Mist Over Pendle
This is a new edition of Robert Neill’s classic 1951 tale of the notorious 1611 Pendle witch trials. Young orphan Margery Whitaker is viewed as a ‘cuckoo in the nest’ by her strict Puritan siblings. They pack her off to live with her elderly cousin, Roger Nowell, who, they hope, will curb her worldly tendencies. Nowell is one of the king’s justices in Lancashire, an important man. Margery has been well educated, and she becomes Nowell’s amanuensis. And there is much to do. The abandoned Malkin tower is home to old mother Demdike; her malevolent daughter, Squinting Lizzie; and her granddaughter, the sly Alizon, all known to be witches. The locals are terrified, for those they ill-wish have a habit of dying unpleasantly. Margery, like Nowell, is sceptical of accusations of witchcraft and against the use of torture to extract ‘confessions’. Then she meets Alice Nutter. Handsome but ice-cold, she is not a woman to cross. But how far would she go to satisfy her social ambitions? Suddenly, there is a lot more at stake than the rantings of the Demdike brood.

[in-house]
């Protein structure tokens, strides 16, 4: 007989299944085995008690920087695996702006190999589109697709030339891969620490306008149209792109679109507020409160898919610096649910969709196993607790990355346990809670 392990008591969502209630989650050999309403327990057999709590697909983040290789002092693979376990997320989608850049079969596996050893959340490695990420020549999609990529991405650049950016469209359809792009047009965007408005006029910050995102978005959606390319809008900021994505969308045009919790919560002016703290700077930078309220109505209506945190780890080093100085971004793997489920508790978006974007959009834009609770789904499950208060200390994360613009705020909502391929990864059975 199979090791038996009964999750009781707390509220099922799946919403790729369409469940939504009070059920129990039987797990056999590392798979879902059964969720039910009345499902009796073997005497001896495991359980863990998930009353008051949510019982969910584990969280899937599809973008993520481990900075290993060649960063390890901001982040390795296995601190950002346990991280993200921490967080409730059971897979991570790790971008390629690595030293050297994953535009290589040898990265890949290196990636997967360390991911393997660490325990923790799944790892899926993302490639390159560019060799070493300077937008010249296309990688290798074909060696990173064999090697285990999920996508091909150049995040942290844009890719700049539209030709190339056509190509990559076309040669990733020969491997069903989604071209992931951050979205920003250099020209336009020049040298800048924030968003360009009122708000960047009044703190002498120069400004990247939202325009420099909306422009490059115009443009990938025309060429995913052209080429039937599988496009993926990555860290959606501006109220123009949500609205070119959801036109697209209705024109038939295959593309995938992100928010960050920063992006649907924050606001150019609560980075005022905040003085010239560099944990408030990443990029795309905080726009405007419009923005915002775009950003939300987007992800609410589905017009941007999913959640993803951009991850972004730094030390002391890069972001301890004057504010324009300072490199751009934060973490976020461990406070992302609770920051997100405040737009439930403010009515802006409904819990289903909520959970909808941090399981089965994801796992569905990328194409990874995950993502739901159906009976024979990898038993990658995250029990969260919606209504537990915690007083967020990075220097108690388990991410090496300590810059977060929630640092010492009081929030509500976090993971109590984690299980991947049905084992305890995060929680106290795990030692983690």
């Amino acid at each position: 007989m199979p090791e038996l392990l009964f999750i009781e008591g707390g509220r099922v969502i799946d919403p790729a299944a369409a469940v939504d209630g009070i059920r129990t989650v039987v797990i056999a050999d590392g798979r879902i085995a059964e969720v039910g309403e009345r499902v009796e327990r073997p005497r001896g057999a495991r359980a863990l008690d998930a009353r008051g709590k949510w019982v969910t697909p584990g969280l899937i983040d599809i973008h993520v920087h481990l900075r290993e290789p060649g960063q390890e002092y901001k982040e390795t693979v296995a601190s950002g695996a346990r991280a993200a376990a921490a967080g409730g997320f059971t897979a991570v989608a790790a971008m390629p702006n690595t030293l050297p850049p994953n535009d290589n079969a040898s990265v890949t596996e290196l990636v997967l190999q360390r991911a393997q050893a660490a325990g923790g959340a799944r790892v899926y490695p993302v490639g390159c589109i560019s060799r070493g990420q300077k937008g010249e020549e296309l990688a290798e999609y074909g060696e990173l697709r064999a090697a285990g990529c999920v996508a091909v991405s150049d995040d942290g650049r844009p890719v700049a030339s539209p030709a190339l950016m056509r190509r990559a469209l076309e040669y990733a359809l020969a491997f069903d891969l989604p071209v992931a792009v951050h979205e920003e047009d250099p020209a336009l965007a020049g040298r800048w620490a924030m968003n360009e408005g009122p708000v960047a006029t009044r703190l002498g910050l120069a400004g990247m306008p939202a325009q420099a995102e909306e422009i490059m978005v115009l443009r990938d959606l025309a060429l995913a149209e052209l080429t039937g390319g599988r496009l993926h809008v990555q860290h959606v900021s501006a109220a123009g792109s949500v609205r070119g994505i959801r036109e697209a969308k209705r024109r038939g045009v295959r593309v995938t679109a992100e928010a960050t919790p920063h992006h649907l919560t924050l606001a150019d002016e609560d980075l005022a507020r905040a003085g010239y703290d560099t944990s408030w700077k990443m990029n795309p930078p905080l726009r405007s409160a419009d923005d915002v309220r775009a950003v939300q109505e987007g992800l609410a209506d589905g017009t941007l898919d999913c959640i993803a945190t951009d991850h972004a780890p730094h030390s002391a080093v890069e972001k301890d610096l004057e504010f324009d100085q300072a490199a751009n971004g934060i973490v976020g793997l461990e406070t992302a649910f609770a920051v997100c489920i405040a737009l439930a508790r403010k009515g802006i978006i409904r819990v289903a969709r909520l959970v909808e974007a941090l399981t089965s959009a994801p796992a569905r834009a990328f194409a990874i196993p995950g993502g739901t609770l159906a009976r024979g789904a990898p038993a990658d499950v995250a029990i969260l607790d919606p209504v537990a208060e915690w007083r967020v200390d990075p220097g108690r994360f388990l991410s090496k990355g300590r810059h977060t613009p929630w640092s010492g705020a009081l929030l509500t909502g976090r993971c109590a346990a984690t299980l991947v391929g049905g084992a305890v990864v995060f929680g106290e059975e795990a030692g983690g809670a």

I first came across Mist over Pendle many years ago and found it a cracking good read with a wonderfully brooding atmosphere. That still holds. All the same, although Robert Neill is far too skilful to use what R.L. Stevenson called ‘tushery’, he does go for more formal language than is common nowadays in an historical novel. Take Margery’s stern brother: ‘How,’ he demanded, ‘may such a girl as you, undutiful and undevout, be wedded to a godly man?’ I got used to the language very quickly, and it certainly felt appropriate. Although some readers might find such language irritating, in my view, it’s worth persevering. Mist over Pendle remains a terrific story, told by a master storyteller.